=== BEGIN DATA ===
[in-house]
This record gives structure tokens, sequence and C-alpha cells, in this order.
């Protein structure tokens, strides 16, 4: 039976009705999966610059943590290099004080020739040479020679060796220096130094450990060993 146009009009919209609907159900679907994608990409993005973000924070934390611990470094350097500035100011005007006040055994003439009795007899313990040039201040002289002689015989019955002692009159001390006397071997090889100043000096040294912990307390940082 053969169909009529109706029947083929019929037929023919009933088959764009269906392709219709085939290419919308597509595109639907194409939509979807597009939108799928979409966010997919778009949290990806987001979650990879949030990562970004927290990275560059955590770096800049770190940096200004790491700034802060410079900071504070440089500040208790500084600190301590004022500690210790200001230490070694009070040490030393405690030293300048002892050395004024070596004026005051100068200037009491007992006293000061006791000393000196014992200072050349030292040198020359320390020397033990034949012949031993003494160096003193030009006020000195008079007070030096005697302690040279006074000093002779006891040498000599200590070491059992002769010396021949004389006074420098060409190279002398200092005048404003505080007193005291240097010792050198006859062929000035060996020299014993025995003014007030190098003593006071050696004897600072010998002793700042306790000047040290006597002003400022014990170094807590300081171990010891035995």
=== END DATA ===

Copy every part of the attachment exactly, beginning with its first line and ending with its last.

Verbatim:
[in-house]
This record gives structure tokens, sequence and C-alpha cells, in this order.
């Protein structure tokens, strides 16, 4: 039976009705999966610059943590290099004080020739040479020679060796220096130094450990060993 146009009009919209609907159900679907994608990409993005973000924070934390611990470094350097500035100011005007006040055994003439009795007899313990040039201040002289002689015989019955002692009159001390006397071997090889100043000096040294912990307390940082 053969169909009529109706029947083929019929037929023919009933088959764009269906392709219709085939290419919308597509595109639907194409939509979807597009939108799928979409966010997919778009949290990806987001979650990879949030990562970004927290990275560059955590770096800049770190940096200004790491700034802060410079900071504070440089500040208790500084600190301590004022500690210790200001230490070694009070040490030393405690030293300048002892050395004024070596004026005051100068200037009491007992006293000061006791000393000196014992200072050349030292040198020359320390020397033990034949012949031993003494160096003193030009006020000195008079007070030096005697302690040279006074000093002779006891040498000599200590070491059992002769010396021949004389006074420098060409190279002398200092005048404003505080007193005291240097010792050198006859062929000035060996020299014993025995003014007030190098003593006071050696004897600072010998002793700042306790000047040290006597002003400022014990170094807590300081171990010891035995």